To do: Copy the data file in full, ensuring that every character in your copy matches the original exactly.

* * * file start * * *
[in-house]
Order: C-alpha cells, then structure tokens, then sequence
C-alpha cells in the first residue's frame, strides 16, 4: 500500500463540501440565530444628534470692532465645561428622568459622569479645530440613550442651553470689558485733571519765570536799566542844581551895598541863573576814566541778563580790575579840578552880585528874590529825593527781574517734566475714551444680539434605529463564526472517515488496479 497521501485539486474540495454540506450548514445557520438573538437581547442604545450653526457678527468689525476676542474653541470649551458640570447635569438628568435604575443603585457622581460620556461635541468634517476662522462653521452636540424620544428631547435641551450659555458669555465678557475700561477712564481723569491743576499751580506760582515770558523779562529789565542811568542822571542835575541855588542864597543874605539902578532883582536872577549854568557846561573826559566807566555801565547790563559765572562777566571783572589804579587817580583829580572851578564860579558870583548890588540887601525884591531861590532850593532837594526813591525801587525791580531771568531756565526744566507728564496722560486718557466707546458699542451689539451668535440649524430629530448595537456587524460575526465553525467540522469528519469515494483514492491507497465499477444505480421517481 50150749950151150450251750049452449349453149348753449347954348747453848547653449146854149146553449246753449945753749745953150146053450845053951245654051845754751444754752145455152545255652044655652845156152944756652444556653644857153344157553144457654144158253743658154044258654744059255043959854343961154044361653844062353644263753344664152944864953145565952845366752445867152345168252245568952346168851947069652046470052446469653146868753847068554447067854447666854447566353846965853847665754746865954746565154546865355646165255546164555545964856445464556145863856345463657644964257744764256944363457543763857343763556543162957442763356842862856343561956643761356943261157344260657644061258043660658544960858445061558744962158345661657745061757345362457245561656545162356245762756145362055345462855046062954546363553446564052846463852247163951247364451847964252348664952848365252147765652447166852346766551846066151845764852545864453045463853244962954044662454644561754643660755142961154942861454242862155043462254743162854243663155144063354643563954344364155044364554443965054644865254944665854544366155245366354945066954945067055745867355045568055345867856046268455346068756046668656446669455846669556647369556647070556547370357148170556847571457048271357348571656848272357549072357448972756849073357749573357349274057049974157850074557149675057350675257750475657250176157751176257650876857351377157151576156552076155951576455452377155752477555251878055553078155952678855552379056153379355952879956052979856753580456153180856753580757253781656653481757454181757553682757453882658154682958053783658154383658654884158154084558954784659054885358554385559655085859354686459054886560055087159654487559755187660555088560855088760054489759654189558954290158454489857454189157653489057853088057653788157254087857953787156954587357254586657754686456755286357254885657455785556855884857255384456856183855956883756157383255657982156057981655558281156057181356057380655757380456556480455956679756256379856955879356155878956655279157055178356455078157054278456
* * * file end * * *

[in-house]
Order: C-alpha cells, then structure tokens, then sequence
C-alpha cells in the first residue's frame, strides 16, 4: 500500500463540501440565530444628534470692532465645561428622568459622569479645530440613550442651553470689558485733571519765570536799566542844581551895598541863573576814566541778563580790575579840578552880585528874590529825593527781574517734566475714551444680539434605529463564526472517515488496479 497521501485539486474540495454540506450548514445557520438573538437581547442604545450653526457678527468689525476676542474653541470649551458640570447635569438628568435604575443603585457622581460620556461635541468634517476662522462653521452636540424620544428631547435641551450659555458669555465678557475700561477712564481723569491743576499751580506760582515770558523779562529789565542811568542822571542835575541855588542864597543874605539902578532883582536872577549854568557846561573826559566807566555801565547790563559765572562777566571783572589804579587817580583829580572851578564860579558870583548890588540887601525884591531861590532850593532837594526813591525801587525791580531771568531756565526744566507728564496722560486718557466707546458699542451689539451668535440649524430629530448595537456587524460575526465553525467540522469528519469515494483514492491507497465499477444505480421517481 50150749950151150450251750049452449349453149348753449347954348747453848547653449146854149146553449246753449945753749745953150146053450845053951245654051845754751444754752145455152545255652044655652845156152944756652444556653644857153344157553144457654144158253743658154044258654744059255043959854343961154044361653844062353644263753344664152944864953145565952845366752445867152345168252245568952346168851947069652046470052446469653146868753847068554447067854447666854447566353846965853847665754746865954746565154546865355646165255546164555545964856445464556145863856345463657644964257744764256944363457543763857343763556543162957442763356842862856343561956643761356943261157344260657644061258043660658544960858445061558744962158345661657745061757345362457245561656545162356245762756145362055345462855046062954546363553446564052846463852247163951247364451847964252348664952848365252147765652447166852346766551846066151845764852545864453045463853244962954044662454644561754643660755142961154942861454242862155043462254743162854243663155144063354643563954344364155044364554443965054644865254944665854544366155245366354945066954945067055745867355045568055345867856046268455346068756046668656446669455846669556647369556647070556547370357148170556847571457048271357348571656848272357549072357448972756849073357749573357349274057049974157850074557149675057350675257750475657250176157751176257650876857351377157151576156552076155951576455452377155752477555251878055553078155952678855552379056153379355952879956052979856753580456153180856753580757253781656653481757454181757553682757453882658154682958053783658154383658654884158154084558954784659054885358554385559655085859354686459054886560055087159654487559755187660555088560855088760054489759654189558954290158454489857454189157653489057853088057653788157254087857953787156954587357254586657754686456755286357254885657455785556855884857255384456856183855956883756157383255657982156057981655558281156057181356057380655757380456556480455956679756256379856955879356155878956655279157055178356455078157054278456